They also examined how many teeth each participant had, how many of their teeth were missing, decayed, or filled, and whether a person wore a removable denture. They also asked each participant about the last time they brushed their teeth and what their regular oral hygiene measures were.
In addition, the scientists collected from each participant samples of the tongue coating or film, saliva, and subgingival dental plaque, which is found below the gum.
After using devices to amplify the DNA present in the samples, they collected, analyzed, and quantified the microbial populations within the samples. They then compared microbial differences between the three groups.
The team identified no difference in periodontal conditions between the groups. There was also no difference in dental plaque samples.
Yet differences did exist between the oral saliva and tongue coating of people with ERA and at risk of RA compared with the control group.
Levels of bacteria belonging to the genera Prevotella and Veillonella were higher in saliva samples from people with ERA and at risk of RA compared with the control group. Veillonella bacterial levels were also higher in the tongue coatings of the RA groups than in those of people in the control group.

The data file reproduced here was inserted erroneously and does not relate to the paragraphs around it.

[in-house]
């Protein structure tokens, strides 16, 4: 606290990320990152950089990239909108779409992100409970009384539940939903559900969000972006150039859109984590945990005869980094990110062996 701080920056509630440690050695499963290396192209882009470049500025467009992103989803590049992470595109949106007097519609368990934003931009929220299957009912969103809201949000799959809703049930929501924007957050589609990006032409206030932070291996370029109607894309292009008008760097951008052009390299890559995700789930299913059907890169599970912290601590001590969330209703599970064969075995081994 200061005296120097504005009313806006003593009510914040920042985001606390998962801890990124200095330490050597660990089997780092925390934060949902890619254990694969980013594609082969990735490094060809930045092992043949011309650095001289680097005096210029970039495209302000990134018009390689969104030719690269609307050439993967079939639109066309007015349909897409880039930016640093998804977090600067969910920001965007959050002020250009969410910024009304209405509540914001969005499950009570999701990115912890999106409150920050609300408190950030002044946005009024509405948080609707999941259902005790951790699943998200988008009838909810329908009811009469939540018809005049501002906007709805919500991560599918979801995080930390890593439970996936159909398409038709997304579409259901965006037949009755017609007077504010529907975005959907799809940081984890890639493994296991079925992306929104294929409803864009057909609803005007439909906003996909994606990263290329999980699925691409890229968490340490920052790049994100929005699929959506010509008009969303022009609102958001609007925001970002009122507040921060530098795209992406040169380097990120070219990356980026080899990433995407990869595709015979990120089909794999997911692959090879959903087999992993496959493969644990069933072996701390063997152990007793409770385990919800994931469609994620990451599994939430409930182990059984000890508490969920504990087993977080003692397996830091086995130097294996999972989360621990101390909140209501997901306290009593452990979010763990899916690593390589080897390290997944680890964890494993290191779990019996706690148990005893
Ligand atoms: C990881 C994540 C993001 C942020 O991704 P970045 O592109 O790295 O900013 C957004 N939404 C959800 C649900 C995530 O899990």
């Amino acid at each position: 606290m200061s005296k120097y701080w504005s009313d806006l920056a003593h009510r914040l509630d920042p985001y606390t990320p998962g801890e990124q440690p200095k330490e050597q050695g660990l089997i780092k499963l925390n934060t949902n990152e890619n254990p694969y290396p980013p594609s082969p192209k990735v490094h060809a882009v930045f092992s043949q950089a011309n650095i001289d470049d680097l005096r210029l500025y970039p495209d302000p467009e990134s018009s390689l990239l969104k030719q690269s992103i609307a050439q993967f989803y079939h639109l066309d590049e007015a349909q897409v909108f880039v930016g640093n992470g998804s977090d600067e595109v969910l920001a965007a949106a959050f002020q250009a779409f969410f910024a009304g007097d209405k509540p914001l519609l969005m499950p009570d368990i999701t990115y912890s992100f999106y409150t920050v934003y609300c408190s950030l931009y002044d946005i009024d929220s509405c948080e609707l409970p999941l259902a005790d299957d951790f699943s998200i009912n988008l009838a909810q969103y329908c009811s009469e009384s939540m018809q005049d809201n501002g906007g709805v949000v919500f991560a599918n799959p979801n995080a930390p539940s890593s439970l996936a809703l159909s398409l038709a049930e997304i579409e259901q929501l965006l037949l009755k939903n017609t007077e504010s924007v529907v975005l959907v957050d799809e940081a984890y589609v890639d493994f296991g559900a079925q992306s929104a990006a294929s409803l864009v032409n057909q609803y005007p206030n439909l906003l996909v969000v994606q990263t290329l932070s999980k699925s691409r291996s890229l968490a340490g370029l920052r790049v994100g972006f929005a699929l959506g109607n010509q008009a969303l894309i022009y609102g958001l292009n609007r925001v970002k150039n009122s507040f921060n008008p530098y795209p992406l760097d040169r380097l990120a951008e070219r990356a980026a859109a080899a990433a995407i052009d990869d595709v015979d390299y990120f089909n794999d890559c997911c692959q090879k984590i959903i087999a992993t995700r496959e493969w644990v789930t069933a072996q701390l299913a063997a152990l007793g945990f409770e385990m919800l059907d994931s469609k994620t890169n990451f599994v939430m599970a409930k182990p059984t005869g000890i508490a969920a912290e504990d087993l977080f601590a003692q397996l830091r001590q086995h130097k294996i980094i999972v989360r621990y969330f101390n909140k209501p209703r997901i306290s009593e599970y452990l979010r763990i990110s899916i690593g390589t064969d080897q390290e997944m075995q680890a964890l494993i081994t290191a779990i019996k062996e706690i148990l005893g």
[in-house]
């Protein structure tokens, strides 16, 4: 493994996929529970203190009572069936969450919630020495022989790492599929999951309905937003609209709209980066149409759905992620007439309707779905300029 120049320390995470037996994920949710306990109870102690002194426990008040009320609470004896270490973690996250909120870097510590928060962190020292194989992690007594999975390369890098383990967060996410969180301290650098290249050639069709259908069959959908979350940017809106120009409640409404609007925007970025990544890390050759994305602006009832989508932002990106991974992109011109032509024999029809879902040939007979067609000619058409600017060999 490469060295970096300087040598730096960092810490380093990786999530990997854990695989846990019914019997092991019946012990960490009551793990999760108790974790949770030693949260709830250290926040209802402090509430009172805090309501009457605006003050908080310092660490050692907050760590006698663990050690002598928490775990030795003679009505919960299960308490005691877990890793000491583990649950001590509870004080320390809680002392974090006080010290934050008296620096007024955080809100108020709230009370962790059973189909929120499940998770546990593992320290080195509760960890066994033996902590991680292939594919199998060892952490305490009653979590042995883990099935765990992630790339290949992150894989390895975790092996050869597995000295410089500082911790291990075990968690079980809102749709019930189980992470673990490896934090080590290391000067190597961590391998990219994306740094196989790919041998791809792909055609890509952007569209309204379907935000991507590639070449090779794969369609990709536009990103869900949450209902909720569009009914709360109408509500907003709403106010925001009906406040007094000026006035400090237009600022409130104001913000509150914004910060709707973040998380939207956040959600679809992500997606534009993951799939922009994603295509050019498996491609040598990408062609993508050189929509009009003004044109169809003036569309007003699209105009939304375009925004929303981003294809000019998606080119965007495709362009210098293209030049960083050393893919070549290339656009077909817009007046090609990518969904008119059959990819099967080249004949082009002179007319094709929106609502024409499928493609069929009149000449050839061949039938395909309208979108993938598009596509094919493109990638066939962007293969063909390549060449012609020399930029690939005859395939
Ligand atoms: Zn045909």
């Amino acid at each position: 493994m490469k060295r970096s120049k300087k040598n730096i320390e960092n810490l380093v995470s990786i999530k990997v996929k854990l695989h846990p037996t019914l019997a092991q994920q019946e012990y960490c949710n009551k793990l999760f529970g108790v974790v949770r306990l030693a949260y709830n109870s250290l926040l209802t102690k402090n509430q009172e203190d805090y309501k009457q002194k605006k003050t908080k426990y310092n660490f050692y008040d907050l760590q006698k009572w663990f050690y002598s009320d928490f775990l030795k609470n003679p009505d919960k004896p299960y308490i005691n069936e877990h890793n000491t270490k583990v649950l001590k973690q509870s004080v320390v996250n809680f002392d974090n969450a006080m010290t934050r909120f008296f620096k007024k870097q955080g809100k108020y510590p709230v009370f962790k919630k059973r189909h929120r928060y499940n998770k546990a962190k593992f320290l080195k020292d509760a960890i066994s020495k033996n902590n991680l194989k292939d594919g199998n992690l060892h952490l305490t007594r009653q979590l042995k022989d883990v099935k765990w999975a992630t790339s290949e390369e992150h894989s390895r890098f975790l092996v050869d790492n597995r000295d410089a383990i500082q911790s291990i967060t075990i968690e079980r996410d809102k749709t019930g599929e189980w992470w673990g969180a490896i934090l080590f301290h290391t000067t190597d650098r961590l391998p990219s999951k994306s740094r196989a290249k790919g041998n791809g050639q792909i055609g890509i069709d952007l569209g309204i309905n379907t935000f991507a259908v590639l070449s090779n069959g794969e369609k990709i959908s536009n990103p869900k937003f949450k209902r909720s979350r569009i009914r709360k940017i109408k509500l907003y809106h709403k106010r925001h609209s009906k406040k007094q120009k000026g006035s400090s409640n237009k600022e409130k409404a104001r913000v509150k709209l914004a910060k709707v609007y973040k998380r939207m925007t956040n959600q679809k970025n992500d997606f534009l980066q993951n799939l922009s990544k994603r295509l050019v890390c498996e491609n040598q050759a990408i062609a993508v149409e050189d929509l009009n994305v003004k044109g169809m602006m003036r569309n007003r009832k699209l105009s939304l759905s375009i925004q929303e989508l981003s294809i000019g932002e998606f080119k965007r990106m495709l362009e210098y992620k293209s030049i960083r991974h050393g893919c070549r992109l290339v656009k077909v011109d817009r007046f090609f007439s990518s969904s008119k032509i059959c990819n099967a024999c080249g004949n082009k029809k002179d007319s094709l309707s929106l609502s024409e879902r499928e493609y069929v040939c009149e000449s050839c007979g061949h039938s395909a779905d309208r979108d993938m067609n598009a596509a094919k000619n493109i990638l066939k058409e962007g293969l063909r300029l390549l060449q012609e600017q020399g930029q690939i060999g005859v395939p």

According to the authors, these findings suggest that a possible link between the oral microbe and RA may truly exist.
This also suggests that bacteria from these two genera, as well as some others already reported to be involved in RA onset, could help trigger immune responses that influence the development of RA.
The authors explain that these findings correspond to those of previous studies showing that people with new-onset RA and established RA had increased levels of oral Prevotella bacteria. The results also support research that found increased levels of Prevotella bacteria in the gut microbiome of people at risk of RA or with ERA.
The authors write that some strains of Prevotella can cause chronic inflammation, which can trigger immune cells to be released throughout the body. They add that in some cases, microbial dysbiosis, or microbial imbalances, partially resolves with RA treatment.